Figure 1: Summary of the major possible transmission routes of B. abortus to humans (figure by Justine Hadrava).

Virulence

Successful colonization of a host by B. abortus is achieved by molecular determinants that allow invasion, resistance to intracellular killing and replication in host cells. B. abortus invade the mucosa and are ingested by immune cells responsible for digesting bacteria called phagocytes. Specific molecules, such as a two component system and host cellular projections, are known to be responsible for the binding and integration of bacteria into host cells, but not all epithelial cells will allow amalgamation with B. abortus.

When the bacteria is ingested, it goes through a pathway to avoid phagolysosome fusion, a process in which pathogens are digested and killed by enzymes, and reach its replication niche (Figure 2). This bactericidal killing is not avoided by all bacteria, in fact after 48 hours only 15-30% of the immune cells display bacterial replication.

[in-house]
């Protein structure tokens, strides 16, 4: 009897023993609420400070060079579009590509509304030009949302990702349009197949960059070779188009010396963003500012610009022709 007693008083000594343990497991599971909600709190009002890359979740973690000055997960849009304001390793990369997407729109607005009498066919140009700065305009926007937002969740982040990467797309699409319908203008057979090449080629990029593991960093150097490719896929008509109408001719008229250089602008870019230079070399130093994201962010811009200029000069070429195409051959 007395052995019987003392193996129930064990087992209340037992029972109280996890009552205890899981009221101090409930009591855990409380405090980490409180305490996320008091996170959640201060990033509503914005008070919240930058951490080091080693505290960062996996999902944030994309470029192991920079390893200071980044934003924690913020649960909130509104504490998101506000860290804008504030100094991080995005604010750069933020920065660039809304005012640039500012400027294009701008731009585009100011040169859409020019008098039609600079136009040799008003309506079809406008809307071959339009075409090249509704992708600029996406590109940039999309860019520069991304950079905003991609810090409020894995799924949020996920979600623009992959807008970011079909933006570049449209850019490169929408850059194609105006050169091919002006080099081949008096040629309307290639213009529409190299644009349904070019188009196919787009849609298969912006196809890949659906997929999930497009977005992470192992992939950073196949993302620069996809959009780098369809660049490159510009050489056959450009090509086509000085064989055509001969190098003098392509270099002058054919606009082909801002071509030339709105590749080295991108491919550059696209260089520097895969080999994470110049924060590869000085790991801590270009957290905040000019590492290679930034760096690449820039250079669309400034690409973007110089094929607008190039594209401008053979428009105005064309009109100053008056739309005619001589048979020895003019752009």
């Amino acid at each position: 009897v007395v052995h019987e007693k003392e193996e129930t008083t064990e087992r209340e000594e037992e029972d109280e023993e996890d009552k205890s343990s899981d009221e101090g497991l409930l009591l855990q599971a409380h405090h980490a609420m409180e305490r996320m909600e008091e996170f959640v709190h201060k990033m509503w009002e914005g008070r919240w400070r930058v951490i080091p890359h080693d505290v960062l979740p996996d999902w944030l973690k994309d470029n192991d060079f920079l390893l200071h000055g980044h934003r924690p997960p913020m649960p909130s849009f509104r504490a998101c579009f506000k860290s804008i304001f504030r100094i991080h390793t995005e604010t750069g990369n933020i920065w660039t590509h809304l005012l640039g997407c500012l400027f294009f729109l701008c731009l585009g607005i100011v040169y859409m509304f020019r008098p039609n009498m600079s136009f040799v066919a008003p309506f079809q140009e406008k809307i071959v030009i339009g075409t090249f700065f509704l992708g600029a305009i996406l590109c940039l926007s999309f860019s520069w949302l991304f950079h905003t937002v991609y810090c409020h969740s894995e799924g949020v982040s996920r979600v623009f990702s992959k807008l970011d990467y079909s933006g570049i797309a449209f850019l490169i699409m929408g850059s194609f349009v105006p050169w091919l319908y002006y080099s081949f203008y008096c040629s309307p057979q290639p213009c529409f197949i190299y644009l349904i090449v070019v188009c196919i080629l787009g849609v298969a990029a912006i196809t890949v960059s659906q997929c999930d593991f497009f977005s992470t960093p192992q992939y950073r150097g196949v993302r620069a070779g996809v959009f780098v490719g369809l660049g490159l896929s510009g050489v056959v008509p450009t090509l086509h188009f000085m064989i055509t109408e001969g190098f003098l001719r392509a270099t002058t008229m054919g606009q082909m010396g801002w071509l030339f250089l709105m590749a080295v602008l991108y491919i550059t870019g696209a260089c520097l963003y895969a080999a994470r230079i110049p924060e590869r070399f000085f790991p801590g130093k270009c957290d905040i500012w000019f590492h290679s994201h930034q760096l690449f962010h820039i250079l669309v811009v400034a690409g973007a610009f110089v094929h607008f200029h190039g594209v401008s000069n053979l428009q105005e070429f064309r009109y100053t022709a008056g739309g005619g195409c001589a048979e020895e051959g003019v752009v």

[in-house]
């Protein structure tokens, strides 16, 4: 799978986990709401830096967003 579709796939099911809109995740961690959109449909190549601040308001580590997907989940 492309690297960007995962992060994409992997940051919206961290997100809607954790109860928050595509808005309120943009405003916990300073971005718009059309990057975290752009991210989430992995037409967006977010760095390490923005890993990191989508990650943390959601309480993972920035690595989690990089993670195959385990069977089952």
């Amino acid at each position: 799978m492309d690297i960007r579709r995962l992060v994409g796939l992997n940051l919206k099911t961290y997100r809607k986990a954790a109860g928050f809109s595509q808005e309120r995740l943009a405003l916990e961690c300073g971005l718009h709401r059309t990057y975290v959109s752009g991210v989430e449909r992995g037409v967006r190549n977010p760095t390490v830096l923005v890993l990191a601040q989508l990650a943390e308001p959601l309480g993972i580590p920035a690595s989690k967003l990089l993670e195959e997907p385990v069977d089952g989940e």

B. abortus possesses a particular lipopolysaccharide (LPS) on its outer membrane, a chemical structure that usually induces an immune response. Since this LPS is in a non-classical form, intracellular invasion and survival is more likely.

Replication occurs in membrane bound compartments resembling the endoplasmic reticulum (an organelle) of the cells (Figure 2). Bacteria can survive in cellular environments through the formation of autophagosome, a spherical structure formed by invagination of membrane structures surrounding B. abortus. A high rate of replication occurs when autophagosomes are fused with the endoplasmic reticulum, allowing bacteria to replicate and avoid the host’s immune system strategies. In pregnant animals, B. abortus replicates in the trophoblast, an outer layer that provides nutrients for the embryo and causes abortion.